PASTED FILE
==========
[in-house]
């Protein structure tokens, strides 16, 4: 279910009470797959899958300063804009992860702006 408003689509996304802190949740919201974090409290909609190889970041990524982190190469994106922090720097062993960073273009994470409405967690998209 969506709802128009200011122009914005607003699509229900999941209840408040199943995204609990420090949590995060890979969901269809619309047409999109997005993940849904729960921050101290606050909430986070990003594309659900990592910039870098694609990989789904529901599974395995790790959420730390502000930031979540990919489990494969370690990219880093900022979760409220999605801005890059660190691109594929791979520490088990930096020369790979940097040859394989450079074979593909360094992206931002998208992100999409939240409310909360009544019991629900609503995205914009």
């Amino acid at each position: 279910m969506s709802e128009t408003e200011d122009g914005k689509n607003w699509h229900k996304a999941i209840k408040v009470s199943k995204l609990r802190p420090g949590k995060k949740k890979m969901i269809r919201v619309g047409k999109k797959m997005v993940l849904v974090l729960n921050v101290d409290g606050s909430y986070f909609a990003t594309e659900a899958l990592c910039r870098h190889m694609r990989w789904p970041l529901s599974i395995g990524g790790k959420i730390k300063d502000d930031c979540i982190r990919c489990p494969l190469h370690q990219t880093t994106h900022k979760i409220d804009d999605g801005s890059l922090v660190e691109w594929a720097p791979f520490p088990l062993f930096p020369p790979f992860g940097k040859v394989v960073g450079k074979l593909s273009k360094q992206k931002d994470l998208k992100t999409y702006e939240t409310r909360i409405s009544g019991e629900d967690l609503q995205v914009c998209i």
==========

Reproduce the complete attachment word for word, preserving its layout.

[in-house]
């Protein structure tokens, strides 16, 4: 279910009470797959899958300063804009992860702006 408003689509996304802190949740919201974090409290909609190889970041990524982190190469994106922090720097062993960073273009994470409405967690998209 969506709802128009200011122009914005607003699509229900999941209840408040199943995204609990420090949590995060890979969901269809619309047409999109997005993940849904729960921050101290606050909430986070990003594309659900990592910039870098694609990989789904529901599974395995790790959420730390502000930031979540990919489990494969370690990219880093900022979760409220999605801005890059660190691109594929791979520490088990930096020369790979940097040859394989450079074979593909360094992206931002998208992100999409939240409310909360009544019991629900609503995205914009």
């Amino acid at each position: 279910m969506s709802e128009t408003e200011d122009g914005k689509n607003w699509h229900k996304a999941i209840k408040v009470s199943k995204l609990r802190p420090g949590k995060k949740k890979m969901i269809r919201v619309g047409k999109k797959m997005v993940l849904v974090l729960n921050v101290d409290g606050s909430y986070f909609a990003t594309e659900a899958l990592c910039r870098h190889m694609r990989w789904p970041l529901s599974i395995g990524g790790k959420i730390k300063d502000d930031c979540i982190r990919c489990p494969l190469h370690q990219t880093t994106h900022k979760i409220d804009d999605g801005s890059l922090v660190e691109w594929a720097p791979f520490p088990l062993f930096p020369p790979f992860g940097k040859v394989v960073g450079k074979l593909s273009k360094q992206k931002d994470l998208k992100t999409y702006e939240t409310r909360i409405s009544g019991e629900d967690l609503q995205v914009c998209i």